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A will is a major estate planning tool for asset distribution

A last will and testament prepared and executed in California is a legal instrument that generally disposes of one's assets after death. The will is an instrument that does not become legally operative until the testator dies. While still alive, the testator can make changes or modifications, or he or she may invalidate an existing will and make up a new one. Estate planning is a process in which wills and other legal instruments are used to create an interrelated web of legal mandates to control one's assets while alive and after death.

The testator has the discretion of how to divide up the estate assets. All beneficiaries can be equally treated, separately treated or otherwise dealt with by the testator depending on circumstances and on the testator's personal wishes. If a beneficiary is a minor, a trust can be designated in a will and the terms of distribution will be set forth therein. The testator may also use the will to provide for charitable causes and to make small or large gifts, as desired.  

The main controller and administrative person with authority over the will is the appointed personal representative, or executor. The testator will benefit by appointing someone who is organized and has the skills to manage the proceeds, pay the bills, perform all administrative requirements and handle the final distributions. When the testator dies, the personal representative takes the will to the county court house and enters it for probate. The representative will take an oath and proceed to carry out the various details of the will.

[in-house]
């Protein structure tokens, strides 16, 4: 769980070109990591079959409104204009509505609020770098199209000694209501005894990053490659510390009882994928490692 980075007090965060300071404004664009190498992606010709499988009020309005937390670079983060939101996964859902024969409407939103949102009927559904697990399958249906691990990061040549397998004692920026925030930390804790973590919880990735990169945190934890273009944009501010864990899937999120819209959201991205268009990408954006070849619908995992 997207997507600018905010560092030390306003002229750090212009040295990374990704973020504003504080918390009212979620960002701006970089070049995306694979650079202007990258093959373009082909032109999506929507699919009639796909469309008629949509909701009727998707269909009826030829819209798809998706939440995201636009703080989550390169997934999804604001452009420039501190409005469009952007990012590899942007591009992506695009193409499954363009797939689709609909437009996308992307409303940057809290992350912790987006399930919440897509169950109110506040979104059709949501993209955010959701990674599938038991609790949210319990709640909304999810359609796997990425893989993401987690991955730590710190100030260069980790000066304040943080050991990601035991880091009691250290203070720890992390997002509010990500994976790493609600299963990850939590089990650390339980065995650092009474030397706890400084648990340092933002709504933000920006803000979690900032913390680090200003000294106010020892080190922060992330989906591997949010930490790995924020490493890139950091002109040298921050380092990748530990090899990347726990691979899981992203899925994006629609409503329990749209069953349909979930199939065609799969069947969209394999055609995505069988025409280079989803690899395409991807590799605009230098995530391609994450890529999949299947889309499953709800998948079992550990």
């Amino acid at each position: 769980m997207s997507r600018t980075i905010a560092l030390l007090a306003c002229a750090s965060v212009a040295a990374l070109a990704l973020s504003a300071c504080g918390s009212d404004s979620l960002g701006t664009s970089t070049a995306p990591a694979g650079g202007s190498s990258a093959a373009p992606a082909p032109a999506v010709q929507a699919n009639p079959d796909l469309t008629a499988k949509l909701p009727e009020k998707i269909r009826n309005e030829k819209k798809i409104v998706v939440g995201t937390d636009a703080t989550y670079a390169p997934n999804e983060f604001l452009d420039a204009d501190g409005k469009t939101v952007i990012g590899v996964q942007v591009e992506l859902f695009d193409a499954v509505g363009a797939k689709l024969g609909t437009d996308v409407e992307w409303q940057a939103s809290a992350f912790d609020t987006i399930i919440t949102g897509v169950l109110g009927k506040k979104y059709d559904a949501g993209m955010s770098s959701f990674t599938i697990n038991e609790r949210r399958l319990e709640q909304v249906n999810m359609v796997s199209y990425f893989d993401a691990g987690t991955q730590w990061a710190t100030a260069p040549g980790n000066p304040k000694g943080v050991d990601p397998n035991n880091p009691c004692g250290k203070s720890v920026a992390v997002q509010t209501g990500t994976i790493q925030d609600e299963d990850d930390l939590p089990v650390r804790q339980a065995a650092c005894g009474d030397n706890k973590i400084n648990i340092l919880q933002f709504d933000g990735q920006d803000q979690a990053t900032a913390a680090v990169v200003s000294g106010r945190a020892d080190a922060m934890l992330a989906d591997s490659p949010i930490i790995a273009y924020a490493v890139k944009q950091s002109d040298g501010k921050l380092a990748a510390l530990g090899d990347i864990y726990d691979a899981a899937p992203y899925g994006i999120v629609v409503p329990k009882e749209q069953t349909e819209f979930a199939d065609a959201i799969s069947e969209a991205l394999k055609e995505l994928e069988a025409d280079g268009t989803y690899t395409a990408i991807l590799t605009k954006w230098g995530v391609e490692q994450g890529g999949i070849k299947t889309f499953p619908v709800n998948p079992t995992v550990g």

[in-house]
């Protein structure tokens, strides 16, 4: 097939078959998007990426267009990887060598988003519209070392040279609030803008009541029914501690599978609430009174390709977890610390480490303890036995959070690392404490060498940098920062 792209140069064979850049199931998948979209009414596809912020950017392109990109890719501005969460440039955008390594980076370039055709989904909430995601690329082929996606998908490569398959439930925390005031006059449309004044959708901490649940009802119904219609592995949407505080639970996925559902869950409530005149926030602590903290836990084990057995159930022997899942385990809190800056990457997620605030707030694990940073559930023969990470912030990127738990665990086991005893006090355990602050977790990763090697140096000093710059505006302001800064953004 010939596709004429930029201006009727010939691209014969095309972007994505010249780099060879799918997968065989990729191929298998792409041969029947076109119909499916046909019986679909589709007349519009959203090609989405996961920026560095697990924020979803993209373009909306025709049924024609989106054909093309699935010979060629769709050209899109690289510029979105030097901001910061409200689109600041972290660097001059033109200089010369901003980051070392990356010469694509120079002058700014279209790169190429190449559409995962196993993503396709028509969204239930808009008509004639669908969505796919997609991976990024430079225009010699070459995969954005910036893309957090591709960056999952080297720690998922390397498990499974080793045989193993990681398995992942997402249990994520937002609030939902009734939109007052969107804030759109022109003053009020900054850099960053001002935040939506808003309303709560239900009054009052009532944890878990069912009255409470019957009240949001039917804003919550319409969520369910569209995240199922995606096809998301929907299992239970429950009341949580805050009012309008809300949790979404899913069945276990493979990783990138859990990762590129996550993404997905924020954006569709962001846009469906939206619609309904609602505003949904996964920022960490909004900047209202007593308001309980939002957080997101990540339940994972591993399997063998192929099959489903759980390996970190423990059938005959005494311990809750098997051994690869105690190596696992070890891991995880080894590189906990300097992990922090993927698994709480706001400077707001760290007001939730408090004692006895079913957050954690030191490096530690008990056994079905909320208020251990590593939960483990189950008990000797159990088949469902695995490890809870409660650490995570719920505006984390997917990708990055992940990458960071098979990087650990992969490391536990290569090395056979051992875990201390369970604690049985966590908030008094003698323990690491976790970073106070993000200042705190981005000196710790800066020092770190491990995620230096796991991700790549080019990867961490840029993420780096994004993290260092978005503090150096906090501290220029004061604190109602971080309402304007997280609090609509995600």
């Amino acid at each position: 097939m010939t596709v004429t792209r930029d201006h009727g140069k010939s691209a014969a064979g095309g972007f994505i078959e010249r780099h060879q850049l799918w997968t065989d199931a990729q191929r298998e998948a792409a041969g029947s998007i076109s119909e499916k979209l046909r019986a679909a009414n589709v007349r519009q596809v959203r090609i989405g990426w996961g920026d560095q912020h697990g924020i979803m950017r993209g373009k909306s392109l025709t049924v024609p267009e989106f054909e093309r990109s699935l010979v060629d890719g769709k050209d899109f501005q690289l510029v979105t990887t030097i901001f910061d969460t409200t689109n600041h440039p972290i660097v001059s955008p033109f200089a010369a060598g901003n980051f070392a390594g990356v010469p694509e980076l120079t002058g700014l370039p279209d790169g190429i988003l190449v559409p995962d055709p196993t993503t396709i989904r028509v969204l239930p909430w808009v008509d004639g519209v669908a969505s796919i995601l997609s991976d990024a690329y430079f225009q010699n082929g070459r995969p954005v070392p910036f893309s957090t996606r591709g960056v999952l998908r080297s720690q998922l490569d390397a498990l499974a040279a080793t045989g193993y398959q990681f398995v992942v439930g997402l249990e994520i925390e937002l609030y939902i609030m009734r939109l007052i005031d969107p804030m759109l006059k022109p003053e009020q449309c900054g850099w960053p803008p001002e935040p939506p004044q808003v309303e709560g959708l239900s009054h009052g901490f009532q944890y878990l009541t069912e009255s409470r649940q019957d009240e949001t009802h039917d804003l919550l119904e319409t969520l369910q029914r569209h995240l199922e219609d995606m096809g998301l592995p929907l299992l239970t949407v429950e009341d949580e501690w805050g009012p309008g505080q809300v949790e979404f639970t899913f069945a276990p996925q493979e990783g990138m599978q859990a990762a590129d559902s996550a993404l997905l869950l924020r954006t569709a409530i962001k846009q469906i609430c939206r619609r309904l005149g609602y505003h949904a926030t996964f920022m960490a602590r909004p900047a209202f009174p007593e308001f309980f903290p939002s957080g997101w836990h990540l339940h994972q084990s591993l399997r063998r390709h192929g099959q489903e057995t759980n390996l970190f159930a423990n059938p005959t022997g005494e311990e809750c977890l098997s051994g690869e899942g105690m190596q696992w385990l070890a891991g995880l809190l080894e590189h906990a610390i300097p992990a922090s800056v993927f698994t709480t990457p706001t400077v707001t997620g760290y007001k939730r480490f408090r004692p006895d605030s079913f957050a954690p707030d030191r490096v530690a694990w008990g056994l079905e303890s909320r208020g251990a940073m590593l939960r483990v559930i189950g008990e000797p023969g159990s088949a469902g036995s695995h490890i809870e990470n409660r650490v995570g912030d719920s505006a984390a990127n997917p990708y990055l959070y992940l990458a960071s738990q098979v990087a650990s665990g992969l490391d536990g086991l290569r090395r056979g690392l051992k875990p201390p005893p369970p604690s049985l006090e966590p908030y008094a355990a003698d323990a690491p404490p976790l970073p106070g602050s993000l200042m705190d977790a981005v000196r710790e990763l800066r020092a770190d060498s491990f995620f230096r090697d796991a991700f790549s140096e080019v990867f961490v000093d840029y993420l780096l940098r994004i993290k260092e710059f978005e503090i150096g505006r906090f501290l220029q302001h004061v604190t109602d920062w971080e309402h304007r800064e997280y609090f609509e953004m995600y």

The last will and testament in California as elsewhere does not necessarily apply to all of the testator's assets. For example, where the testator owns real estate jointly with the right of survivorship the property will pass by operation of law to the surviving joint owner at death. Retirement and investment accounts, life insurance and other types of accounts pass to the designated beneficiary listed therein and are not controlled by the will. Consultation with an experienced estate planning attorney is a good place to start when one is interested in starting an estate plan.  

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